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November 19, 2006 PM


MK 3:31-35

INTRO: Relationships are important to human beings. We are social creatures with a great need to interact with other people. Some relationships are those of nature. So, we talk about our families: fathers, mothers, brothers, sisters, and such. Then, there are the relationship we choose because of their attractiveness. So, we have our friends with whom we enjoy companionship and company. Other relationship are more distant ... those of our workplace, of commerce, etc. But when Jesus came upon the scene, He came with a message which caused human relationships to be turned upside down. "Family" took on a whole new meaning in discipleship. Our text presents us with what was probably considered a stunning teaching.


A. Mark notes that "there came then..."

1. why had they come?

2. from v. 21 we realize they had come to "protect" Jesus from Himself

3. the word "friends" in the KJV may also be translated "kinsmen"

4. so, here are Mary and His four brothers in an "intervention"

B. Had Mary forgotten those events early in Jesus' life?

1. angels, shepherds, wise men from the east, Simeon, Anna, at the temple at twelve years of age?

2. could Mary simply be expressing a mother's deep concern for a child?

3. could a mother's concerns override knowledge of events years past?

4. and where was Joseph? probably, Joseph had already passed away

C. And what of the brothers?

1. James and Jude were most assuredly to become influential disciples

2. however, at this point in time, they were not believers! - Jno 7:3-5

3. Acts 1:14 - by this time they are apparently devoted believers

4. but here they are ... acting as loving, concerned brothers who really do not understand His mission

D. The text suggests that the large crowd kept them from getting to Him

1. Lk 8:19 indicates this to be the case

2. so, they sent word that they were outside seeking Him

3. Jesus was in the midst of the multitude teaching when this word came

4. so, there are concern and unbelief present here


A. "Who is my mother, or my brethren?"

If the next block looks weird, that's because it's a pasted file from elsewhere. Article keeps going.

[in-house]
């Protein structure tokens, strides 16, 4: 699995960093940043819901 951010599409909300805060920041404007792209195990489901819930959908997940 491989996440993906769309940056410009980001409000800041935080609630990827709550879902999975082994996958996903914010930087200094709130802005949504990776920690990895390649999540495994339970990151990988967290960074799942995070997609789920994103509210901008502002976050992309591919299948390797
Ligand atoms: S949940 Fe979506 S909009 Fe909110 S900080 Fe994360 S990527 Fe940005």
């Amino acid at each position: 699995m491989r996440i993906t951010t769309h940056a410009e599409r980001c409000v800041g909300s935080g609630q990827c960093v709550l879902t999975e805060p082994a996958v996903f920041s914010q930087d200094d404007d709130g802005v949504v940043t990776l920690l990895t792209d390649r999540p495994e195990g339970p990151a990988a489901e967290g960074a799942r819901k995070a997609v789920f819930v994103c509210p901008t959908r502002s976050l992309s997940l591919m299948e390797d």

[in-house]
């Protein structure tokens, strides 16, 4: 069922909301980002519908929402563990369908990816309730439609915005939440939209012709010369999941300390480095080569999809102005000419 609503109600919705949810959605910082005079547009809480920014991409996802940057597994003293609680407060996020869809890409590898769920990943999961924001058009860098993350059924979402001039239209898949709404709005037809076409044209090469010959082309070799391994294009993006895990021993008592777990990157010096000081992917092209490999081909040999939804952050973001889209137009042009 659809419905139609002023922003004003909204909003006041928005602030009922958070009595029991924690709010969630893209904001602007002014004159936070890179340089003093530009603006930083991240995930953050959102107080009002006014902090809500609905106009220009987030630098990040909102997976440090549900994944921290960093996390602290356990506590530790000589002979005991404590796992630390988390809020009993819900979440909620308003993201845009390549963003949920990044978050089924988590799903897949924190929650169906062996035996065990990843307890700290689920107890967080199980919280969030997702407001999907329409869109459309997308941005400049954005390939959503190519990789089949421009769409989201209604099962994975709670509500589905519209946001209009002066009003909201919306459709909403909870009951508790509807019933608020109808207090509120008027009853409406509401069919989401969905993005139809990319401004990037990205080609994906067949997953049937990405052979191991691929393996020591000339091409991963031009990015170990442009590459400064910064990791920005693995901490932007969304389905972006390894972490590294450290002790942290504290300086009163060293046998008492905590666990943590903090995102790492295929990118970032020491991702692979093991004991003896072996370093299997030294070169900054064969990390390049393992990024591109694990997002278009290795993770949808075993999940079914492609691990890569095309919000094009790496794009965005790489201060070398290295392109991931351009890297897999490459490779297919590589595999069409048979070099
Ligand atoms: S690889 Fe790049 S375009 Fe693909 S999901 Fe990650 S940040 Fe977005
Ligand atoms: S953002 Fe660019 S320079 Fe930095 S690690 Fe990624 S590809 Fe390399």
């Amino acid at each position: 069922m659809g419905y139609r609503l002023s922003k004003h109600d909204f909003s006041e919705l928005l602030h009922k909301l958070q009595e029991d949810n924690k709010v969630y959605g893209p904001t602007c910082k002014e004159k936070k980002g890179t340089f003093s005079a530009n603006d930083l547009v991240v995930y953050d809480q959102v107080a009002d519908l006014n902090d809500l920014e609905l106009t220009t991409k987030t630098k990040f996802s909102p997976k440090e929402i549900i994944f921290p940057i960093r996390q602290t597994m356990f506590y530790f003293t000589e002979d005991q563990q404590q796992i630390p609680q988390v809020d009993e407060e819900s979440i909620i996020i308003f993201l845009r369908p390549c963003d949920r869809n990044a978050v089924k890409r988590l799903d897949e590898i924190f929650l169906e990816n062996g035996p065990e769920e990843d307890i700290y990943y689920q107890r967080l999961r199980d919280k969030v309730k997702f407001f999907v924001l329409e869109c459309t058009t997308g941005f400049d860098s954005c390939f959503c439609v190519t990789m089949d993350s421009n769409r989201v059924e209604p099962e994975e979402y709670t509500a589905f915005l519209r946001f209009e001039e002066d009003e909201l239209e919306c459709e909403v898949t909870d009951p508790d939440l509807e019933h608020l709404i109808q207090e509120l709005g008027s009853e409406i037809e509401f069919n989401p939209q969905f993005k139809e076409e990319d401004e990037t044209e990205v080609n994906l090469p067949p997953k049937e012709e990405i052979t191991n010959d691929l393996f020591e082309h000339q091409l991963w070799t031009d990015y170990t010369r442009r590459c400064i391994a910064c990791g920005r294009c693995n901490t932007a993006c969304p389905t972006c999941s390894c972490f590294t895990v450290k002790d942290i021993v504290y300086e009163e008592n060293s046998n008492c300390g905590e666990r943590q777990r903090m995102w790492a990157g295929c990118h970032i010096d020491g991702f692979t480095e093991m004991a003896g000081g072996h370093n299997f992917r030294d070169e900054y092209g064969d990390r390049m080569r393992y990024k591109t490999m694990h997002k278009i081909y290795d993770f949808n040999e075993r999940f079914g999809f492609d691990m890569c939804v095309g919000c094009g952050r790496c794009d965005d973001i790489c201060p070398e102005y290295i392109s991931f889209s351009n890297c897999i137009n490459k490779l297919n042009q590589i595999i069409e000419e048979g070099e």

1. had Jesus forgotten His own mother and brothers?

2. or, is this the sort of thing which might cause others to think Him mad?

3. this question had an important point which Jesus had to make

B. There is a relationship which must supersede physical relationships!

1. Mt 12:49 - in answer to His own question Jesus identified His disciples

2. so, spiritual relationships (in Christ) supersede physical ones

3. is it unusual for there to be relationship which are closer than blood ties?

C. Think about Mt 10:21,34-37

1. Jesus was very open about what discipleship could mean

2. for those of us reared in families with a history in Christ this may not be such a difficult thing

3. but this can become a harsh reality for those without that history and who choose to become obedient to the gospel


A. Mk 3:35 - That person who does the will of God...

1. is His true "relative"

2. Jno 4:24 - Jesus' own purpose was to do the Father's will

3. and notice that He refers to "my Father" at Mt 12:50 - earthly relationships have become secondary as His ministry moves ahead (do you have relationships in Christ which are deeper, stronger than physical ones?)

B. Lk 8:21 - hearing and doing makes one His "relative"

1. I particularly appreciate Luke's account for its inclusion of "hearing"

2. "hearing" alone is not enough - it's the beginning, but it must "do"

3. Mt 7:21 - this was the consistent message of Jesus during His ministry among men!